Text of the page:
Anodyne
Saturday, March 21, 2009
 

Pavement Artist, 2009
 
The New Style

Two wiggers board the Swartz Bay bus behind the Mayfair Mall at twilight. Baggy jeans, New Style caps, neck chains. They swagger down the aisle and collapse into the seats behind me, directly opposite the Native workman who's almost dozing there, chin in hands, elbows on knees, big dirty construction boots unlaced.

-We went to the strip club!, hoots one of the kids.

-The titty bar! Where all the HOOOOOORS are!

-Awoooooooooh!

The bus driver's eyes flick up to his rear-view mirror.

-Hold it down back there!

-Fuck you, you piece of shit!

-What's he gonna do, stop the bus?

-I'll fuck him up.

-I'll cut the fuck. I'll cut him.

The middle-aged woman seated across the aisle from me closes her book with a snap, stands up, face averted, and makes her way up the swaying aisle.

-Bitch!

Elk Lake across the divided highway. Dark trees flashing past. A white pick-up in the parking lot starts up, putting its lights on.

-Remember the bitch at the strip club? I had my face in her tits and I was all, mmmmmmwah!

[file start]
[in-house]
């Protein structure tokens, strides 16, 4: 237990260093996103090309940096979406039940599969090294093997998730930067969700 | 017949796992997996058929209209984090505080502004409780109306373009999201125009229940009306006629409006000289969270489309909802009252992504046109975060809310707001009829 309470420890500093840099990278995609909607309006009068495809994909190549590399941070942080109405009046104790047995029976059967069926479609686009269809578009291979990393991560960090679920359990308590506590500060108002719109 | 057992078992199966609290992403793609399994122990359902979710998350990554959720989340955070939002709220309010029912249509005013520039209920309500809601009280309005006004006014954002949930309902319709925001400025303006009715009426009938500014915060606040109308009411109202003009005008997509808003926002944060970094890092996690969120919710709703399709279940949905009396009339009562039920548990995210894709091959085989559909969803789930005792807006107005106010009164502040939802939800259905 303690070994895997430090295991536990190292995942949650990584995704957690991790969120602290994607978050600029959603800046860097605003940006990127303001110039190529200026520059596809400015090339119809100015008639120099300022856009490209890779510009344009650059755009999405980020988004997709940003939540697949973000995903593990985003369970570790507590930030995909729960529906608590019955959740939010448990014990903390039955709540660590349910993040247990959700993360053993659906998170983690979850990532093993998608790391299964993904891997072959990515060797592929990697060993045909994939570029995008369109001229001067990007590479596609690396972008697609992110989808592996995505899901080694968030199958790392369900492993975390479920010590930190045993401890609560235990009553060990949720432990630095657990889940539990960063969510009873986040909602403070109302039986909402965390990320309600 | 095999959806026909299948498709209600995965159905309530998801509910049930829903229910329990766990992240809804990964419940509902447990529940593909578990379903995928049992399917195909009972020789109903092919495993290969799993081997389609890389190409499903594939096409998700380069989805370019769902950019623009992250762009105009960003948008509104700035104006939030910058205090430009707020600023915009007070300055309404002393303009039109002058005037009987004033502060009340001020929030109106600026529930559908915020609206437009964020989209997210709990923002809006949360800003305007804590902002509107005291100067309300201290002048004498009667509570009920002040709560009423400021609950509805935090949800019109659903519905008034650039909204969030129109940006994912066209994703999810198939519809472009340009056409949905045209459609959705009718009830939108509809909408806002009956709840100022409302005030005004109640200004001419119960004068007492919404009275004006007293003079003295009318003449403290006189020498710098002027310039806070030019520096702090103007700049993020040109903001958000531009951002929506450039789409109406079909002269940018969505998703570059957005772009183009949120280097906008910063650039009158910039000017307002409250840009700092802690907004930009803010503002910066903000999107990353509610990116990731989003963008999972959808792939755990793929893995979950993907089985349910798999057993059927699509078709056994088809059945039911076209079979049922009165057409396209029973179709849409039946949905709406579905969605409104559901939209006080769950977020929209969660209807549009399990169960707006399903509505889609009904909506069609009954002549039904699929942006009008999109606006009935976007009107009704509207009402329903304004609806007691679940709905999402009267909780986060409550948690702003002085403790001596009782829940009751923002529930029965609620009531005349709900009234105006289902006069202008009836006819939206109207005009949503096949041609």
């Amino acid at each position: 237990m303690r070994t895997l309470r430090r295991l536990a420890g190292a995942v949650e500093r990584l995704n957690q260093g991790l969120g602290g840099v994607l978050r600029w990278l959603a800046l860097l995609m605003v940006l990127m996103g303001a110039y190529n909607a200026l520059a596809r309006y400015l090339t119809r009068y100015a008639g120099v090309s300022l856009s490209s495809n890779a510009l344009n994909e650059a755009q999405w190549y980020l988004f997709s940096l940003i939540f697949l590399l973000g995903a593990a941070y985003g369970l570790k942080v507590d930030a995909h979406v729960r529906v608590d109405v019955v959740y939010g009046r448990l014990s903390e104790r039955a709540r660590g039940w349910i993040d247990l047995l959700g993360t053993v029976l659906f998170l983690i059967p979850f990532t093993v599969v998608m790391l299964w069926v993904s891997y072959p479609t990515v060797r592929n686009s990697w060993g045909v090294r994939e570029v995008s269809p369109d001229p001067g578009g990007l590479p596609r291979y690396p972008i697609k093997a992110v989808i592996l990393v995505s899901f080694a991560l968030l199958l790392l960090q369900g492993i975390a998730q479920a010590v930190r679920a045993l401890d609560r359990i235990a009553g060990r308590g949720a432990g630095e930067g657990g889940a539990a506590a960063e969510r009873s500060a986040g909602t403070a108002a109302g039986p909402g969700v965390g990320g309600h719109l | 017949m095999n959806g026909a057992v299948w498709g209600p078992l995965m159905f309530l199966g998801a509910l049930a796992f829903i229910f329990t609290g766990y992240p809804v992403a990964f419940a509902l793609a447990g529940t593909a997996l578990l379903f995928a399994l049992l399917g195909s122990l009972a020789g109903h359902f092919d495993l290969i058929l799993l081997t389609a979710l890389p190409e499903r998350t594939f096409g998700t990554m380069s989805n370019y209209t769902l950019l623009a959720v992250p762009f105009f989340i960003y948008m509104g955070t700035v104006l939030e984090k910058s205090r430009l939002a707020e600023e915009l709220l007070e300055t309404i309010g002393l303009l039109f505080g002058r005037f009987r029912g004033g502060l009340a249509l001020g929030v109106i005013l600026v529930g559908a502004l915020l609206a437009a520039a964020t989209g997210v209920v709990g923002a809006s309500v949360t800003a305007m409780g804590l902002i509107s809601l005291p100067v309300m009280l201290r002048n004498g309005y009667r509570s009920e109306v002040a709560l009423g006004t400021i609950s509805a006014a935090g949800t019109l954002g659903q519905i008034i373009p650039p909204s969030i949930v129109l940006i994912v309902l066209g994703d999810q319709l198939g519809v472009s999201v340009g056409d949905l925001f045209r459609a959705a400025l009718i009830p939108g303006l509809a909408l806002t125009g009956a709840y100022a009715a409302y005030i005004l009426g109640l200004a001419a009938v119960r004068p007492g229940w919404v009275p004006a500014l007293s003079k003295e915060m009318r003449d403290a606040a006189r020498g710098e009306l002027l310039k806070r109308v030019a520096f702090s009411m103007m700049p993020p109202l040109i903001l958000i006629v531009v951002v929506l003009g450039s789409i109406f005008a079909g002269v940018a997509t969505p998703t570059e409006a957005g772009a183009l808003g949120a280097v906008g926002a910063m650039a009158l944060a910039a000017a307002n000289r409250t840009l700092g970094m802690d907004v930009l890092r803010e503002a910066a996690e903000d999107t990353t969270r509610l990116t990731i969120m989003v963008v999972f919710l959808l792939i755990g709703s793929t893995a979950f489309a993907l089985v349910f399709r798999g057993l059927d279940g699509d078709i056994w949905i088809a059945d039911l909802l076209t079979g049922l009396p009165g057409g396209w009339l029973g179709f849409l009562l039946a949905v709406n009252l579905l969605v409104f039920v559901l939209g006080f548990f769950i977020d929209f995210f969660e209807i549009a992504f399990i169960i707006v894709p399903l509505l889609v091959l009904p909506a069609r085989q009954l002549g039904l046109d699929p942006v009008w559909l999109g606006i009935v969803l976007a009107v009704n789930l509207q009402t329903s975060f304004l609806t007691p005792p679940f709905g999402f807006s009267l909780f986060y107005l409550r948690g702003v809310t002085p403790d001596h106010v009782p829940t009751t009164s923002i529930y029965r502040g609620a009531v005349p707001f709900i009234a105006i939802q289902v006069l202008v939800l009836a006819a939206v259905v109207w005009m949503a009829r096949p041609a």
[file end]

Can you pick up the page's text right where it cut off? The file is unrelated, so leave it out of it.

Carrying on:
-Haha!

-John put a bitch's hand on his cock, once. They threw him out.

-Fucking piece of shit.

-Fucking bouncers.

Their voices subsiding.

The guy in the seat in front of me is shaking. His eyes -- darting back, careful not to catch the boys' -- say that he wants to fight but that he's afraid to.

-Look at Tonto there.

-He's asleep. He's sleeping.

-Fucking chug. Fucking piece of chug shit.

-Get off the bus, white.

-What did he say?

-Get off the bus now. White.

-Fuck you! Go back to the fucking reservation!

The native man shrugs forward. He removes his quilted work jacket, his dirty jean jacket, the green undershirt beneath it, revealing his thick brown chest and arms.

-Get. Off. The. Bus. Now. White.

-I'll fucking kill you!

-Man, there's no point. There's no point. Sit down, Jesse. Sit the fuck down.

-I'll fucking kill you piece of Indian shit!

-He doesn't know what he's saying. Please man. There's no point. Sit the fuck down Jesse!

The bus grumbles to a stop at the side of the road.

-I'll fucking fight you man. Right now. Let's go.

-Jesse get off the motherfucking bus right now!